Table / coffee table in ashwood in a rosewood, black or grey stain with a special veneer featuring vertical veins on edges and continuing down to the legs.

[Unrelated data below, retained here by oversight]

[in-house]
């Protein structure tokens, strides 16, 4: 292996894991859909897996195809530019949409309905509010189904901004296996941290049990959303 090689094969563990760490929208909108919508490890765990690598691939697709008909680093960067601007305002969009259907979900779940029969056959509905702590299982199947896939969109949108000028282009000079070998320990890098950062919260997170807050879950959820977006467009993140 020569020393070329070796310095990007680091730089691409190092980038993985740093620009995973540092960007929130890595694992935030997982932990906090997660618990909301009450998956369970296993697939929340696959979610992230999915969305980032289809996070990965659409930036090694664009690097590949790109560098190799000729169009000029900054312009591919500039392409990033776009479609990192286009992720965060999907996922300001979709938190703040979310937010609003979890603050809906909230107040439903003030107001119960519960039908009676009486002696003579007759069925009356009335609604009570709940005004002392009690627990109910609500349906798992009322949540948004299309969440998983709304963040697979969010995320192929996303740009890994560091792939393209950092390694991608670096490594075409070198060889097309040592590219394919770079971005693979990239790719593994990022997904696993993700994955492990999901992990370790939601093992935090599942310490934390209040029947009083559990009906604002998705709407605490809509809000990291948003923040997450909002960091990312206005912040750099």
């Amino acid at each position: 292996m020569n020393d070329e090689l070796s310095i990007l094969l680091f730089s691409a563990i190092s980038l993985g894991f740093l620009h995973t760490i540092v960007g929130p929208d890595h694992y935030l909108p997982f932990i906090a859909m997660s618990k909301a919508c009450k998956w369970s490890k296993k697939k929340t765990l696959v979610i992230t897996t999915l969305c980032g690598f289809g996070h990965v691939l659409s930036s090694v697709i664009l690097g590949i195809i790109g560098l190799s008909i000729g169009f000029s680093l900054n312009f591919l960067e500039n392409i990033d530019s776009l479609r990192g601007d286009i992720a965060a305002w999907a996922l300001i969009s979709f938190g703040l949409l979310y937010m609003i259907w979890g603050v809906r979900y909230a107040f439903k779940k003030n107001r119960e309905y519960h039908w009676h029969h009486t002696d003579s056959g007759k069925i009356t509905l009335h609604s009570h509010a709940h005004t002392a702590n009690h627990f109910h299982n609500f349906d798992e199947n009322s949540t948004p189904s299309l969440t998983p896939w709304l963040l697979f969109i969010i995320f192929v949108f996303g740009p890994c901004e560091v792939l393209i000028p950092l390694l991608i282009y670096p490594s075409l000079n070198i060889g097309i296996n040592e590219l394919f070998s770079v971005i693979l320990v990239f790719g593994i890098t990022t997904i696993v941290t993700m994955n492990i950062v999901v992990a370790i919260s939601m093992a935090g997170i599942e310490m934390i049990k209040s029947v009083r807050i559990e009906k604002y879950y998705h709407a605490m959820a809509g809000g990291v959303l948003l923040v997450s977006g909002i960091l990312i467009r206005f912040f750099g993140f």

This small table along with a similiar dining height table designed by Mies van der Rohe for his Berlin apartment in the early 1920's (circa 1921-22) are the first examples we have been able to locate of the type of table popularly know as the "Parson table". This is a type of square or rectangular table with square legs at hte corners. When finished in natural wood, the graining on the legs runs in the same direction as that of the sides of the top and there is no visual break in the veneer or wood where the leg joins the top. The separation between the top and legs is, thereby, eliminated and the table seems almost to have been cut out of a cube. Most important of all, an essential characteristic of the parson tables that the thickness of the top tends to be greater then the width of the leg. Independently of Mies, the same type of table appears in France in the late 1920's in various homes and apartments decorated by J.M. Frank and his partner Adolfe Charnaux. Legend has it that when Frank went to the U.S.A. in 1940, he brought the idea to the New York Parson School of Design where he lectured and, hence, the name. Although the tables of Mies and Frank were never mass-produced under their names, the "Parson tables" became very popular throughout the world (particulary in the U.S.A.) and has been produced by many manufactures as an anonymous design. The proportions have often been varied and very frequently, the thickness of the legs or the top has been increased with the result that very few of these later versions of the parsons table have the subtle grace of the tables of Mies or of Frank.